In case you haven’t heard, work-life balance is a myth. At Thrive, we’re all about work-life integration. It’s different from work-life balance in that it’s a more holistic — and realistic — approach. The truth is that none of us will ever achieve perfect balance, and striving to get there just stresses us out. Work-life integration acknowledges that sometimes work will demand more of your attention, and other times life will, but by setting boundaries and making sure you’re prioritizing healthy habits, you’ll be able to thrive in all facets of your life.
We asked our Thrive community for their best tips for leaving work at work, and they had some pretty great strategies.
Here are a few of our favorites:
A brief overview of the basics of Personal Development as I experience the process based on my coaching practice.
1. The Present
Eckhart Tolle refers to living in the now, which means being able to see and feel what your life is in the present moment.
The present-day buzzword for this is to be mindful by practicing mindfulness.
Standing in a beautiful park, by a calming body of water, or attending your child’s school play or other family event, and actually seeing the trees, feeling the flow and energy of the water, enjoying the play or event while feeling joy instead of being lost in your thoughts (which are taking you elsewhere) is experiencing the now, the present moment, being mindful of that very moment.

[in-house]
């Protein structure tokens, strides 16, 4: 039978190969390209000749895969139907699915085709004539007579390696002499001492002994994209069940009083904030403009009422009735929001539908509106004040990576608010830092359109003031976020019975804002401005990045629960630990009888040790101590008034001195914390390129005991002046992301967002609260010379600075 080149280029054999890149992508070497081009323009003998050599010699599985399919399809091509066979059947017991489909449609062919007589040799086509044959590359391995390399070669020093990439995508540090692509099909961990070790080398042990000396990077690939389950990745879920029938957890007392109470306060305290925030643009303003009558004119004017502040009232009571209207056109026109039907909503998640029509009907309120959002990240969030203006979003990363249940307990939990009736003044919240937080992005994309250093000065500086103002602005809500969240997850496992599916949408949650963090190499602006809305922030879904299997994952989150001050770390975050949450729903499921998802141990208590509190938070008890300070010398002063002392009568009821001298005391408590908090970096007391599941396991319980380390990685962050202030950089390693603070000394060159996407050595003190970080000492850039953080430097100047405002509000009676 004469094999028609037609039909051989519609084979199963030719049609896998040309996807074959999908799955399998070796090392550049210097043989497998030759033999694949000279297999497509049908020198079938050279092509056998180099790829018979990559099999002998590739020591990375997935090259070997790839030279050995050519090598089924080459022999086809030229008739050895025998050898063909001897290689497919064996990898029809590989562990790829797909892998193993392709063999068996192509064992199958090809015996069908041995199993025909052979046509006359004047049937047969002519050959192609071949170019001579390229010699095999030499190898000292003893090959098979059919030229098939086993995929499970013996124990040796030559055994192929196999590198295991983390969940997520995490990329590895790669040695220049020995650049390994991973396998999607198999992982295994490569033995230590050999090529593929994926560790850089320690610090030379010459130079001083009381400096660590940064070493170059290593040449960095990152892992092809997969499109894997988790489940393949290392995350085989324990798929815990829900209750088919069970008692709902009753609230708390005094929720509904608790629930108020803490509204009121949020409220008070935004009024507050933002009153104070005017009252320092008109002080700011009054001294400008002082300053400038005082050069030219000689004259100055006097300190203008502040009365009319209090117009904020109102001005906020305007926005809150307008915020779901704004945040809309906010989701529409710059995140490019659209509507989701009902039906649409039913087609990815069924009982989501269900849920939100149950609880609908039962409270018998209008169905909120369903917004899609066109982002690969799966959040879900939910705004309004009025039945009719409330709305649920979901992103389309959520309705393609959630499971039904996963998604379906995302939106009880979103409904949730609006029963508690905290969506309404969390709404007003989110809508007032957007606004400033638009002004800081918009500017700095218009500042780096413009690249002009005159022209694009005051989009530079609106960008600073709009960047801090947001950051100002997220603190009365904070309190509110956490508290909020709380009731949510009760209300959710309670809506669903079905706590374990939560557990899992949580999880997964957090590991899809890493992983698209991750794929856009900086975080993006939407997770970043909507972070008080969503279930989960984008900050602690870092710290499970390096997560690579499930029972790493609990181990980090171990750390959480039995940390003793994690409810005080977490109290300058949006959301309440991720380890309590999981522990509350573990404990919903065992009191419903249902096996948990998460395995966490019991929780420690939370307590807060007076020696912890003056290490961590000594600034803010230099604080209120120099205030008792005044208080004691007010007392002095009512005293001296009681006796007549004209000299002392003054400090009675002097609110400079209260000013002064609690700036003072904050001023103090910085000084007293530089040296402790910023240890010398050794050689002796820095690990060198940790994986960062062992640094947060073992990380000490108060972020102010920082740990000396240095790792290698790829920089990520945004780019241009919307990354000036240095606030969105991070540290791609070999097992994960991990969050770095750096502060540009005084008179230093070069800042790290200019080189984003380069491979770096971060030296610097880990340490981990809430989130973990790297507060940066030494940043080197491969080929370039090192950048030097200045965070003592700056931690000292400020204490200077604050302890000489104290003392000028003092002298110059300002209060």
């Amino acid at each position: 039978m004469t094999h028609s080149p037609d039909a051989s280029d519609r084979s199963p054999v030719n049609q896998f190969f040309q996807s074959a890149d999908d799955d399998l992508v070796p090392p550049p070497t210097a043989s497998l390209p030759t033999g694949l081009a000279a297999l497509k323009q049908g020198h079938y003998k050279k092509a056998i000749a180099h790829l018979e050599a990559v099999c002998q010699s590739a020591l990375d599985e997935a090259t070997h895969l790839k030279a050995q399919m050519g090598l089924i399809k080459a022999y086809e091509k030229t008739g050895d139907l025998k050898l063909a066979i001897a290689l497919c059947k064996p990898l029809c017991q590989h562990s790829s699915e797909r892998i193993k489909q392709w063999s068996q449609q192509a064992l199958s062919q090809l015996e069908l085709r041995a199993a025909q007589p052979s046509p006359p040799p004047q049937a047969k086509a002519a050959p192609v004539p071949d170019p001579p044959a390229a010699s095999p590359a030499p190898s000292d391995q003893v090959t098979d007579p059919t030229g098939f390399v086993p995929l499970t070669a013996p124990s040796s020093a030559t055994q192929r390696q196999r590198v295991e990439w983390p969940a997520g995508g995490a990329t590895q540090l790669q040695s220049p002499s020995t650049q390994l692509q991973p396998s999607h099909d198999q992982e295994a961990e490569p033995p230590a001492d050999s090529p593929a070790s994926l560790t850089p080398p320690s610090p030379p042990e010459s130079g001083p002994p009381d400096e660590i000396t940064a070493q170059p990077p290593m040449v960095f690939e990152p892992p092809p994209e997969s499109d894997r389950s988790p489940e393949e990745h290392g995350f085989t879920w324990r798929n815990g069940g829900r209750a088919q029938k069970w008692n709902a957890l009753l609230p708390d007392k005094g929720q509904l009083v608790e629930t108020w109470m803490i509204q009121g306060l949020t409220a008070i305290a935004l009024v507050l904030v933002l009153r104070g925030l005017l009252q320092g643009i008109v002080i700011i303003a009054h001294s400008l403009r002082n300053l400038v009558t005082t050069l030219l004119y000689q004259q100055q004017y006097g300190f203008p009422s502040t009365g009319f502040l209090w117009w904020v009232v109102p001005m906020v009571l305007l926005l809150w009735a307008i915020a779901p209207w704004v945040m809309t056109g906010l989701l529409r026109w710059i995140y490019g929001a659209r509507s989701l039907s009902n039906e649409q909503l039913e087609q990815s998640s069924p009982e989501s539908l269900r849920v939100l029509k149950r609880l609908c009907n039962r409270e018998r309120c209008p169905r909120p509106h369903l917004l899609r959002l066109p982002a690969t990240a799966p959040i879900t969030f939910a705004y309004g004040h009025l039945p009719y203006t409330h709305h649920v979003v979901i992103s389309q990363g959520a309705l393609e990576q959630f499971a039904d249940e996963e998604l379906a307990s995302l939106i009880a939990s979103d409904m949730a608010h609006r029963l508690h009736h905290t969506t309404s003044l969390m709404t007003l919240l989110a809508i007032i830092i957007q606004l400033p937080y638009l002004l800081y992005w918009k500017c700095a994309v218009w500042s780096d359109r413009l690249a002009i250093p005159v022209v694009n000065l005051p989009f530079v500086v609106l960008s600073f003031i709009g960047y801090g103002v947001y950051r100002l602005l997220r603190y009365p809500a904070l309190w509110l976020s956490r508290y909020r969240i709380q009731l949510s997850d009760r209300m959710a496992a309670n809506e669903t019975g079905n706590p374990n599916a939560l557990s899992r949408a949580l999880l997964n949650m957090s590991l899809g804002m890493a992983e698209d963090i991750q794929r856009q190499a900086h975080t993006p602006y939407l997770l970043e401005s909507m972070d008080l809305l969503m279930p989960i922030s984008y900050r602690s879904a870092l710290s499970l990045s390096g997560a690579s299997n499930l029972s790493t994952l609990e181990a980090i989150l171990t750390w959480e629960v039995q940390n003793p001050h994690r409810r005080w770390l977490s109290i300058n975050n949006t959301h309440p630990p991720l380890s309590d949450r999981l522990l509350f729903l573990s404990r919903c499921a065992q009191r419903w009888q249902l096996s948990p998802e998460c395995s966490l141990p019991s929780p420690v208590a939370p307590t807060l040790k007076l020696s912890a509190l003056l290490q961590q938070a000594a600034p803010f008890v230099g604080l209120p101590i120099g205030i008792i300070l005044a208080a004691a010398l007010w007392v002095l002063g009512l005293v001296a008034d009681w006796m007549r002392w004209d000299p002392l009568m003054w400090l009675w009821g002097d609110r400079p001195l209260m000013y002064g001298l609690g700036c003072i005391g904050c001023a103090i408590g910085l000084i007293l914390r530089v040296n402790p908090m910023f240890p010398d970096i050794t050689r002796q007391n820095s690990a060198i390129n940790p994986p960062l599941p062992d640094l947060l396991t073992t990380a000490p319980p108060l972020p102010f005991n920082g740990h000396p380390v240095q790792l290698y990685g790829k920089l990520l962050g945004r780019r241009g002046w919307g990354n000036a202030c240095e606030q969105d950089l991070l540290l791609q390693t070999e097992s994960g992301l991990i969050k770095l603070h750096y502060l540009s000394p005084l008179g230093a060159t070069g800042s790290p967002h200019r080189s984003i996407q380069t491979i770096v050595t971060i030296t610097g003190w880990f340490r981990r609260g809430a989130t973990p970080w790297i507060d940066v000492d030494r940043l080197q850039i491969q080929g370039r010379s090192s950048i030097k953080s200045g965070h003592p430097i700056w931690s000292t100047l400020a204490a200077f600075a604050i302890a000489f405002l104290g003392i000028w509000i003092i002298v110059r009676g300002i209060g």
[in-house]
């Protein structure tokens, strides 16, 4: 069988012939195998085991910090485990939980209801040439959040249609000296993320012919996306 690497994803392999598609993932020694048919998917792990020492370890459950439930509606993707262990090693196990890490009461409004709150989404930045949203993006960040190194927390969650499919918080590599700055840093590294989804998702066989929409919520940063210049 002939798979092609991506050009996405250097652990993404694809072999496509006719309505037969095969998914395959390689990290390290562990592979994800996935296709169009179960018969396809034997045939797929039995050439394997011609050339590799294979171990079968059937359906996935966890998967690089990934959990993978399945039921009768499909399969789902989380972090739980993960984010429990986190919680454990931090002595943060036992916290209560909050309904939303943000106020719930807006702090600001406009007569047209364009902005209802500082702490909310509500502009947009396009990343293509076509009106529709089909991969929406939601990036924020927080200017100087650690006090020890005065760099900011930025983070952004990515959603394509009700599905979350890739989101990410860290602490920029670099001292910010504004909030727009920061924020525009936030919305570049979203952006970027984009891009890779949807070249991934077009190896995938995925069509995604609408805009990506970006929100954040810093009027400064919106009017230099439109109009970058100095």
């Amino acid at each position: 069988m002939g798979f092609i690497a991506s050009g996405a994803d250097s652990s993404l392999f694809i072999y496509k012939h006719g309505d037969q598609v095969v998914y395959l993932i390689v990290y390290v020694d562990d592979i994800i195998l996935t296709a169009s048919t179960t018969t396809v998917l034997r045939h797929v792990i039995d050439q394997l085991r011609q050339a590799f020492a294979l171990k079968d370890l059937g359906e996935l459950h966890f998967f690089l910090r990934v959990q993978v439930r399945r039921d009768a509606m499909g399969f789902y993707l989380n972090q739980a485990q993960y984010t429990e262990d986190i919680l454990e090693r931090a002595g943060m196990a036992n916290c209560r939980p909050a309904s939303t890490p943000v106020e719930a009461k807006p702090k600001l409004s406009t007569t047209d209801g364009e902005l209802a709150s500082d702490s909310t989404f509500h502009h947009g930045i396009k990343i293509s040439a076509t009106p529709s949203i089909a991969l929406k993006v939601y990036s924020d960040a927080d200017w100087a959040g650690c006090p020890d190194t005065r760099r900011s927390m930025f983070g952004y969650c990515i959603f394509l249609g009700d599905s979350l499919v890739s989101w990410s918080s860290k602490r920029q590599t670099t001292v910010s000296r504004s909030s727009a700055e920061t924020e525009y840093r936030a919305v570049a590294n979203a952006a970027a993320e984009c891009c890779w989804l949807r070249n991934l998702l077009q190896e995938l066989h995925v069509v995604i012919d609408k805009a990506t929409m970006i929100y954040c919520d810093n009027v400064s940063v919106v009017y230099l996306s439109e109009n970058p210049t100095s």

Thoughts can propel you into an entirely different location even if you are not there physically. It seems odd that we do not just naturally live in the now. After all, almost everyone would agree that the present moment, the now, is all we have.
When you are able to live in the day life becomes more relaxed and enjoyable. You empower yourself by influencing what you can influence.
There are no quick fixes for work-related stress, but taking a day to recharge can be powerful for our mental well-being.
At Thrive, for example, we offer Thrive Time: a half or whole day off to recover from a spurt of intense work, which doesn’t count toward vacation, sick time, or other paid time off. Thrive Time is meant to recharge us, so we can return re-energized and feeling creative and productive again. Whether your company offers a similar policy or more general paid time off, if we’re not mindful, a day off can slip by, and instead of feeling refreshed when we return to work, we feel regret for how we spent our time away.
To make the most of a day off, consider these three tips:
When managers answer this question, they often describe how and how often they deliver feedback to their employees: timely, direct, actionable, contextual, continuous. As long as the feedback is delivered often enough and directly enough, we reason that it’s effective.
Unfortunately, this couldn’t be farther from the truth.